I was in a teleconference on Monday that settled some things around this trial. Tuesday night, after a particularly emotional and full day at work (I’m really behind and that just adds stress, you know) was date night. On date night, no matter how much work I have to do I leave the laptop at the office. And I realized, halfway through a bowl of chips and salsa (have I mentioned here how much I love mexican food) that I wasn’t feeling weighed down as much. My spirit felt light and unburdened and I had a relaxing conversation with my beautiful wife, uninterupted by my whiney stress-filled soul.

God gives grace in the moments, and He gives peace. Nothing around me had changed in the least…there were still undone projects that needed me to go into the office early the next day. There were still all of the undone things on “the list.” The people I love all still had the same problems. But God gave me peace in the moment.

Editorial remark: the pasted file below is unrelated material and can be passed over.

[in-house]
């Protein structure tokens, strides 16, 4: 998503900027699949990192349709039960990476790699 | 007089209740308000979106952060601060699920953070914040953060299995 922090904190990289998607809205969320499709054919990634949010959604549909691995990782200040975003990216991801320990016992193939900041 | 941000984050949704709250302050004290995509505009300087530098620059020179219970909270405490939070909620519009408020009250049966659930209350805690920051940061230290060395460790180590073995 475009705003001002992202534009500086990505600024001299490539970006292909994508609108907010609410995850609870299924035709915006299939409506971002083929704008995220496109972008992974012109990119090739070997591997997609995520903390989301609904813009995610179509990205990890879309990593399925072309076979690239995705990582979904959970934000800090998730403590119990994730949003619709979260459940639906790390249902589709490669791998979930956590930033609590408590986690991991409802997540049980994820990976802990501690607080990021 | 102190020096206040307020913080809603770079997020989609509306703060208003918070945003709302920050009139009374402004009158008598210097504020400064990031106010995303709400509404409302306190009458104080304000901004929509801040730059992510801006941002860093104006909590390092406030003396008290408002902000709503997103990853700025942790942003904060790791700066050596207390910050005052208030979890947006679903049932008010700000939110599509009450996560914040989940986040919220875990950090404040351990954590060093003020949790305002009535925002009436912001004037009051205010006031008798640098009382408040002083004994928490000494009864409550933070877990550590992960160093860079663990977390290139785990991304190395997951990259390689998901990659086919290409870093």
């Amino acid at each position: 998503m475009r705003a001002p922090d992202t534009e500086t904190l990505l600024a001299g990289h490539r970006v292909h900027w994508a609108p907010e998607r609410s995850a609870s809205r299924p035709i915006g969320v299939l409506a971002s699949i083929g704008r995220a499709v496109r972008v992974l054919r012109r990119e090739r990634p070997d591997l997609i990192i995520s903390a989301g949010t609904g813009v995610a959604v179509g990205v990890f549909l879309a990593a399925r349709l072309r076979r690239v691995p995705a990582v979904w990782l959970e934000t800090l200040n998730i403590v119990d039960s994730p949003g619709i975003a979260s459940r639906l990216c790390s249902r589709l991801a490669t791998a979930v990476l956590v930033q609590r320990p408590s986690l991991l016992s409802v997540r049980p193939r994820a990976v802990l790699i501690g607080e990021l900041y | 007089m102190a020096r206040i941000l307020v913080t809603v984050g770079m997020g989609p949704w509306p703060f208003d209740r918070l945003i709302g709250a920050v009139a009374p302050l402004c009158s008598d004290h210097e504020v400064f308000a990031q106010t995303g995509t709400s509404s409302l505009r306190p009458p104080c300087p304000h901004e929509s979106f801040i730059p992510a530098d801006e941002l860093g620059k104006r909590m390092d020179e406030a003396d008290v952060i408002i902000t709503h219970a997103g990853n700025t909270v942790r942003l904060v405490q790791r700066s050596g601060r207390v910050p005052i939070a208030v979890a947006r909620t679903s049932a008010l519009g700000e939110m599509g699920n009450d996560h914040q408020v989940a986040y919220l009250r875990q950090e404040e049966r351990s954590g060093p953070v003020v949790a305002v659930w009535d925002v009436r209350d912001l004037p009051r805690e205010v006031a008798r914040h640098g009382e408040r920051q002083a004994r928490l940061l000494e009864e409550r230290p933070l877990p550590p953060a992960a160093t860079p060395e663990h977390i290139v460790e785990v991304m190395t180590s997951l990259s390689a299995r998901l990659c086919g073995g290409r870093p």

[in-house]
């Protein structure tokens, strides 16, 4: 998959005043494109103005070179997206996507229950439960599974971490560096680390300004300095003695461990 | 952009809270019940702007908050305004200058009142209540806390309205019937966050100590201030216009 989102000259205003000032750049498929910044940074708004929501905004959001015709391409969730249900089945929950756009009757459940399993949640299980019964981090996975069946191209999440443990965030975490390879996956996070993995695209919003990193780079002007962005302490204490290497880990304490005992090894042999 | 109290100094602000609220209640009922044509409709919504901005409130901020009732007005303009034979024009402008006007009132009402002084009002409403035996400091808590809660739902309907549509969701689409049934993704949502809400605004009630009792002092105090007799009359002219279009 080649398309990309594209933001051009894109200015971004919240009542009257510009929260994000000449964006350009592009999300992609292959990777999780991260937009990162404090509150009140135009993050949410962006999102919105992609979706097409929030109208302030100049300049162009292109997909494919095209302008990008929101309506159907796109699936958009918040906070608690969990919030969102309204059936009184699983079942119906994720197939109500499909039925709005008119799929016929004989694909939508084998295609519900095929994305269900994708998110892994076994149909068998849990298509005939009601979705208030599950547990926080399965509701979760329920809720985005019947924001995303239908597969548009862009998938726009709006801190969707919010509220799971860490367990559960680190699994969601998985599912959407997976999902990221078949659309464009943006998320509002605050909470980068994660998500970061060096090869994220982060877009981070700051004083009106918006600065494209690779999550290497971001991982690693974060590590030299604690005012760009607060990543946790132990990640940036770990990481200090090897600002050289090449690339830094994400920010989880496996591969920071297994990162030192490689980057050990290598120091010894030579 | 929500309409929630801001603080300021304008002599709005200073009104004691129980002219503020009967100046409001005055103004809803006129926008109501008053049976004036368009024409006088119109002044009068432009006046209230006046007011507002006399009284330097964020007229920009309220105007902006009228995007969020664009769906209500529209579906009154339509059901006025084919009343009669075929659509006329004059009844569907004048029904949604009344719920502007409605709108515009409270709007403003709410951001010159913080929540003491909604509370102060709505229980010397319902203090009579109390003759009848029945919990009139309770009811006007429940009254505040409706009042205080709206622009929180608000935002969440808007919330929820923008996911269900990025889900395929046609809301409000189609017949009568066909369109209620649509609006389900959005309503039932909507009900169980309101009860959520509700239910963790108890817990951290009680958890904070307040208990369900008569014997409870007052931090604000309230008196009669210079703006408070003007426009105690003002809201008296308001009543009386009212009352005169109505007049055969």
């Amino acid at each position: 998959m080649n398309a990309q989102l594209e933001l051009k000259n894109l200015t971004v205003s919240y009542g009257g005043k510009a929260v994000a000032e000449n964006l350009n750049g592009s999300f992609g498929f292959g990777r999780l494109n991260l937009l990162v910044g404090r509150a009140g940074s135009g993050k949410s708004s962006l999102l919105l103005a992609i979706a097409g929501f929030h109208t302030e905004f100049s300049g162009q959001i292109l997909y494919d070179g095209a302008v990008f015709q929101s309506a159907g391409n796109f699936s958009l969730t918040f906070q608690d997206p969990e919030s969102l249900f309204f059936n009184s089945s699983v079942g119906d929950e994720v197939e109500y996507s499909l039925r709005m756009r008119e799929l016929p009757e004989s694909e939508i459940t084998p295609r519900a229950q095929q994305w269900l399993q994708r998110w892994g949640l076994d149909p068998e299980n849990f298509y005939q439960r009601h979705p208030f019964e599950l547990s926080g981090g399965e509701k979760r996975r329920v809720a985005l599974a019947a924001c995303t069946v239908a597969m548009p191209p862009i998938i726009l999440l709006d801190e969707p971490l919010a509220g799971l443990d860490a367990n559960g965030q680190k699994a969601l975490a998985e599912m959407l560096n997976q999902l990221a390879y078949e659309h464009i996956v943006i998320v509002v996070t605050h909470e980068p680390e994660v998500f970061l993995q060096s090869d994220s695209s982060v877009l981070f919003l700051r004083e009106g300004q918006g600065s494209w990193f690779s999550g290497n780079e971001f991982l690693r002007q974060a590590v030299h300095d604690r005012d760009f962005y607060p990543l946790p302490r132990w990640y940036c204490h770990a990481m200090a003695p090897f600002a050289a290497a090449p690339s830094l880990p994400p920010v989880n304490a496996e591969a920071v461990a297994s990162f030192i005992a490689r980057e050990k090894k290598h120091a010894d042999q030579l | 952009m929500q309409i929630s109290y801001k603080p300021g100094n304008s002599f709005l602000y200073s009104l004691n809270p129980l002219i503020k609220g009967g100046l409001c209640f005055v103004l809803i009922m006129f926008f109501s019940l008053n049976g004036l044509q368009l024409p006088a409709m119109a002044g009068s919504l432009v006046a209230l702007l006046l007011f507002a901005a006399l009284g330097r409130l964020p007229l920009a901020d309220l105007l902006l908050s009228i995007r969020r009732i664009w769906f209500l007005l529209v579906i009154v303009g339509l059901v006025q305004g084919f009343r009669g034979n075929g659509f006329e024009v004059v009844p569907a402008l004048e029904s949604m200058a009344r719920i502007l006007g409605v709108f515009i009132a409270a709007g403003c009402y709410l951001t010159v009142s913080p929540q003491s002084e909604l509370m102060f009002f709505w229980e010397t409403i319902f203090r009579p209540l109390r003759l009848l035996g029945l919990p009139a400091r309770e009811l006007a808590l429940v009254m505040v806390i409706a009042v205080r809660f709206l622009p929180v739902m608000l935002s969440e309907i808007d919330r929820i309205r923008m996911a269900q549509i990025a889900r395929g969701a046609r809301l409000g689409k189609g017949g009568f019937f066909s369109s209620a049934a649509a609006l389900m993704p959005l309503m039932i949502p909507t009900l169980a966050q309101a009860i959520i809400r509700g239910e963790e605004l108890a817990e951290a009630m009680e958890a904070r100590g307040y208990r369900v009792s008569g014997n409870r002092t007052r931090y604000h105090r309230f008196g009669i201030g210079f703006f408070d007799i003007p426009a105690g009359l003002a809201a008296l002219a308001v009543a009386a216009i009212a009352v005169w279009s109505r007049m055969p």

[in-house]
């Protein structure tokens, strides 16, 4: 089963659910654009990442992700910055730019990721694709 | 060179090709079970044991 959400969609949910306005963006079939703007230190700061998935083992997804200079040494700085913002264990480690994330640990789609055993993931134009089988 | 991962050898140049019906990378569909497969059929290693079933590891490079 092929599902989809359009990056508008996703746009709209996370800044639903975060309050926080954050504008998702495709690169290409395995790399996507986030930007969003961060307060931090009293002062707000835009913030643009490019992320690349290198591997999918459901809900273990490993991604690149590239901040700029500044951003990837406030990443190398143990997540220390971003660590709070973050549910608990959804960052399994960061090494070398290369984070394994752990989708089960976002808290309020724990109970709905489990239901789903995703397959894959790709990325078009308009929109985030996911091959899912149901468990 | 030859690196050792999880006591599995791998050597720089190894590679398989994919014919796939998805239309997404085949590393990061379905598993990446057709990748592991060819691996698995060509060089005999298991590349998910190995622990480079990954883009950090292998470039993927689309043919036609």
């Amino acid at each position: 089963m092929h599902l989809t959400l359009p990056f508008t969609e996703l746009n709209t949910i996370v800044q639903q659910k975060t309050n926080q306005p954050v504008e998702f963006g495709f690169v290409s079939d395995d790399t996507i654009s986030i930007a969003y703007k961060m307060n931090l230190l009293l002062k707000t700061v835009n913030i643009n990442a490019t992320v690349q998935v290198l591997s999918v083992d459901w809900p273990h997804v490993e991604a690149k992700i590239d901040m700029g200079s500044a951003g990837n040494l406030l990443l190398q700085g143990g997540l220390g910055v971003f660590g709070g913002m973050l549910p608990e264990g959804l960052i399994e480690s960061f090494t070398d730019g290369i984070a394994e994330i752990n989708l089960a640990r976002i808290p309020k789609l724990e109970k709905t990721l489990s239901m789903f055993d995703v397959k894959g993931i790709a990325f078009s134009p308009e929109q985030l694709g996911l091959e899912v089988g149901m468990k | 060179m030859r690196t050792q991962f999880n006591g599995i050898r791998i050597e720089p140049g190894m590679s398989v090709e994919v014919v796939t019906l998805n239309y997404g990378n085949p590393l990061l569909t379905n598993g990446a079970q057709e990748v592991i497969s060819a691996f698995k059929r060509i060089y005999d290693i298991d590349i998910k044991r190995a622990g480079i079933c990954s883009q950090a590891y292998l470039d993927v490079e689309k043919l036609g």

And this is peace that surpasses comprehension (Phil. 4)…peace that calms your soul when storms continue around you in your life. It doesn’t make any sense to be calm right now, but you are. That’s when you know the peace is a gift from God’s hand and not something you conjured up in your own soul. And God gives you peace because He loves you.


God’s Provisional Surprises

“I didn’t need one more thing to worry about.”

I actually caught myself saying that after our bus broke down in Iowa.

It started Friday night as we were heading out for dinner to celebrate Margary’s birthday. The bus felt like the tire was flat so we pulled over to look at it. Over half the lug nuts had broken off on one of the rear tires (see pic below).